Message from SIEF's president
The 21st century has smiled upon SIEF. We have had a series of strong congresses from 2001 to 2013. From Budapest to Marseille and from Derry to Lisbon and Tartu, our congresses have been a success story. SIEF has momentum.
I joined SIEF in 2002 and attended my first SIEF congress in Marseille in 2004. Over the past decade, I have witnessed the enthusiasm for our meetings grow and our society flourish. In 2004, SIEF members were 180 and their number had been more or less stable for a long time. At the Tartu congress in 2013, members numbered 540. SIEF is now three times the size it used to be. If we keep the momentum going, we will be more numerous still when we meet in Zagreb in 2015.
In the last dozen years, SIEF has also grown a secretariat, a newsletter, a website, a members directory, and a young scholar prize. SIEF's congresses are now biennial, which means that members can relate to SIEF as their primary international affiliation—their professional family in Europe. The biennial SIEF congress is an intellectual festival where we showcase the state of the art in our fields and it is a ritual time in the academic calendar, crucial for carrying the fields forward, building professional networks, hatching collaborative projects, and cultivating friendships.
Taken together, these are major milestones in the professional development of our society—it has come of age. In 2014, SIEF turns 50, so one might say it's about time. After a period of unprecedented expansion, we have an opportunity now to deepen our cooperation, and to make SIEF matter even more to all of us, in our work, our research, and our careers. The years ahead will be a period of consolidation. SIEF needs to make clear what it stands for and how it will invest its considerable strength and energy.
To my mind, SIEF—the International Society for Ethnology and Folklore—is a pluridisciplinary organization, centered in and around the twin fields in its name. Like the fields it represents, SIEF is eclectic and open-minded. It is and ought to be promiscuous in its disciplinary relations, while keeping faith with its founding values and vision; undisciplined, so to speak, but sure of itself and "bien dans sa peau" -- comfortable in its own skin and not timid to share it with others.
As I see them, ethnology and folklore belong to the extended family of anthropological sciences. They are fieldwork-based and historically informed, grounded in archives and museums, conversant with texts as well as things and images. With a long-standing tradition of social engagement and public intellectuals, ethnologists and folklorists focus on vernacular culture and everyday life and they concern themselves in particular with cultural forms, their uses and social circulation: whether these forms are material or verbal, aural or visual, textual, spatial, corporeal, or musical. By way of illustration, themes of recent SIEF congresses include Circulation (Tartu 2013), Ways of feeling the world (Lisbon 2011), and Liberating the ethnological imagination (Derry 2008).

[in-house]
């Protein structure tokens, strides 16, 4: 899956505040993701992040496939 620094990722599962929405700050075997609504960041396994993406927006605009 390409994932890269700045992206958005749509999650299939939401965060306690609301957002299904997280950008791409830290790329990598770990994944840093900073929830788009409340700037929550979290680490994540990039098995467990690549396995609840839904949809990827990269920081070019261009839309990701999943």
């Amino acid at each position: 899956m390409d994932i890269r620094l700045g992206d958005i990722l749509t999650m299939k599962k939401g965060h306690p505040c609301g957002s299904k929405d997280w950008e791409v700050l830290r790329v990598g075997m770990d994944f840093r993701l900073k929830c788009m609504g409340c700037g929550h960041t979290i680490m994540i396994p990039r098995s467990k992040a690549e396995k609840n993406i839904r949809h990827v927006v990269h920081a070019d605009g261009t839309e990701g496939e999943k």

Some salient topics from the congress in Tartu demonstrate the compass of the research that SIEF brings into dialogue: spatial imagination and imaginaries of home, locality, migration, mobility, collections, seriality, sensory knowledge, body techniques and corporeality, food styles, orality, morality, ideologies of merit, digital re-mediation, ethnic caricatures, narrative economies, musical subcultures, gender, sexuality, feast and ritual, the hydrologic cycle, knowledge production, archives, museums, cultural memory, heritage logics and heritage fractures.
Between congresses, SIEF's working groups provide platforms for critical debate, networking, and exchange of information; they organize meetings and sponsor publications. We encourage you to take part in their work; there are no fees to pay and all it takes to join one is an e-mail to the chairperson.
SIEF members are also invited to propose new working groups in areas of special interest. Among topics in ethnology and folklore that are ripe and ready for a SIEF working group of their own, the following spring to mind: museums, narrative, migration/mobility, the body, tourism, performance, disciplinary histories, visual culture, digital culture, and material culture. Of course, any number of other topics is viable, as long as they fire up SIEF members and bring them into critical dialogue with one another. Proposals for new groups should include a mission statement and a formal structure and they need to be seconded by at least five SIEF members.
Our fields are nothing if they are not international. The important conversations that take us forward are carried out across national borders. With its biennial congress, working groups, website, and publications, SIEF helps us have these conversations. Together, we are stronger. Together, we are more interesting.
The SIEF board is here is to help make these conversations happen and to give direction to the society's activities. As SIEF's president, I will lead that work to the best of my abilities.
But in the last analysis, it's all up to you. And if you ask me, that's cause for optimism.
Valdimar Tr. Hafstein